ia now great danger of a fire, which would
b mora disastrous than tha one nhlch
burned the north wing. Th rcommnda-
J lion waa not auied upon.
1 a a si at - .
Let T's Have Peace.
Dope and Then
Husband - Found with Gun in Hand
Says He Does Not Remember
PER IT, Ind., Dec 21 Policemen who
answered a call today from Ora Galloway
found his wife dead on the kitchen floor
of their house and Galloway with an
emptied revolver in his hand, overturned
furniture showing there had been a strag
gle. Gallon ay declared he had no con
sciousness of what had taken place. He
is In jail.
In his examination by the police Gate
way said he had oeen ill and that last
night his wife gave him some headache
medicine before he went to bed. -
He knew ho more, he said, until lie
found himself standing over her body. He
did not know whether or not he had fired
the shots that killed her. He dressed and
telephoned the police. Galloway added that
his wife wished to go on the stage and he
had not encouraged her. Siie was 30 years
old and he is 28. They have two children,
boys, 2 and 5 years old.
in Blowing Safe
Thousand Dollars in Cash, and' Val
uable Jewelry Are Taken from
NEW TORK. Dec. 25.-Burglars. with the
aid of nitro-glycerine and a woman, blew
open the safe of Waeserman Bros, cloth
ing dealers. In the Williamsburg section of
Brooklyn eirly today, obtained nearly I1.0M
In cash and va uabie jewelry, and made a
clean getaway. Suits of clothes were piled
pnn the safe to deaden the noise of the
rploeion, while a well-dressed woman ac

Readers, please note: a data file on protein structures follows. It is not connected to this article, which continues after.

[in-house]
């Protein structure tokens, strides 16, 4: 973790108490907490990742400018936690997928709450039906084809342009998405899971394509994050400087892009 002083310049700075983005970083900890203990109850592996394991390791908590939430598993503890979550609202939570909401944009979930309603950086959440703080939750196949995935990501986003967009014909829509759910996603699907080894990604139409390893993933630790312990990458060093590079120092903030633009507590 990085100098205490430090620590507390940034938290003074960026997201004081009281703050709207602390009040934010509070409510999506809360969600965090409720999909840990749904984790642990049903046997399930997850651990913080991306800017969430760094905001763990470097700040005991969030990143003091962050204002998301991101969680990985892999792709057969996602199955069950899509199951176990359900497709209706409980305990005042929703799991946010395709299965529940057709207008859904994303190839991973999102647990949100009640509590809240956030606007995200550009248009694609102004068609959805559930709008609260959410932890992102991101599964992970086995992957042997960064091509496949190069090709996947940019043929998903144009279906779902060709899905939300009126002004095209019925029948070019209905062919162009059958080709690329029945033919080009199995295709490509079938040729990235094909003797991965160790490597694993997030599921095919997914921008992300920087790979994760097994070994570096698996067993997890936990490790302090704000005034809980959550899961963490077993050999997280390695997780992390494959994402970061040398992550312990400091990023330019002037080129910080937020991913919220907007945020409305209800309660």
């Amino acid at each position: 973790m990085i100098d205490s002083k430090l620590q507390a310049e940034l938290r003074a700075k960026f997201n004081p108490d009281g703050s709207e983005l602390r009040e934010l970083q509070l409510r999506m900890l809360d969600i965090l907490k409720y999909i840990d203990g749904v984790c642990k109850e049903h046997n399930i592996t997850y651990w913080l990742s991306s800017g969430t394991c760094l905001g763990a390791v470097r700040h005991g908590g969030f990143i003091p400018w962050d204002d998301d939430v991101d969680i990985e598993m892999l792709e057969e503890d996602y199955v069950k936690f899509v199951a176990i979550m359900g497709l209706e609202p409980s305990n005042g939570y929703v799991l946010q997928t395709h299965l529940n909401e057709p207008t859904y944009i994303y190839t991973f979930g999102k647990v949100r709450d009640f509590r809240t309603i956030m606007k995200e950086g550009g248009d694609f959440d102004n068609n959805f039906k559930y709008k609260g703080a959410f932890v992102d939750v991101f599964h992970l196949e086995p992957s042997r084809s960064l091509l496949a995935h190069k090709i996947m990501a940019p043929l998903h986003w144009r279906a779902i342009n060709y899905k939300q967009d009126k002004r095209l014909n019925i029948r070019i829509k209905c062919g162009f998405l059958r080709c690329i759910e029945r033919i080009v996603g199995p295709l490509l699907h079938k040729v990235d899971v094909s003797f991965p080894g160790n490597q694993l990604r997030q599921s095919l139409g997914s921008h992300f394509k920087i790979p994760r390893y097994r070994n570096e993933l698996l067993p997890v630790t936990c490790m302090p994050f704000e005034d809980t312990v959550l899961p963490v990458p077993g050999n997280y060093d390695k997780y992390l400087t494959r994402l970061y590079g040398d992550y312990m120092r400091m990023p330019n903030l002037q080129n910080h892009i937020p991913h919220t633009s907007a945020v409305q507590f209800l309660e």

omplice paced up and down the side
walk outtide to warn the robbers. ' ap
proaching pedestrians. The police have no
ciue to the identity of the thieves.
Xebraskaa IpesiU Part of Christmas
Day Insoeetlna State Drainage
Work o Part Lauderdale.
MIAMI. Fla.. Dec. 25. William Jennings
Bryan, who is enroute to Cuba and South
American points, was sufficiently recov
ered from bis cold to stop, at Fort Lauer
diil today to inspect the state drainage
work. He will arrive In Miami this after
noon for a short visit before leaving for
ATTEMPT TO KILL EDITOR
Ballet Fired Throa.h Wladow Nar
rowly Mliwes E. IV. Thleka of
Cairo, 111., Balletla.
CAIRO, 111.. Dec. 25. A ser.sitlon was
.rested here last night when some one fired
i shot through a window of the Bulletin.
' arely missing the head of F. W. Thielecke.
ditor of that paper. The Bulletin has
jten aggreslve in charges of alleged graft!
arainst the city polic departments, no ar-
rests were mane. j
Dead Mining Engineer
Disregarded. All Warnings
ST. LOUIS, Mo., Dec 25.-rMesages from
Herrln. III., told of th recovery early to
day of the bodies of W. T. Plerc and his
' party, w ho ppen lamp caused a gxs x-
plosion In a eoKlery Ust night, eight deaths
I resulting. Th bodies found are thot of
Pierce, his two helpers. Eutun Barrett
and Gordon Schaffer. and Thomas Will
iams, on of th assistant manager of th
Pierce ventured Into th workings, known
as mine "A" of ths Chicago and Carter
vill Coal company, without a guide, with
unprotected lamps and against the orders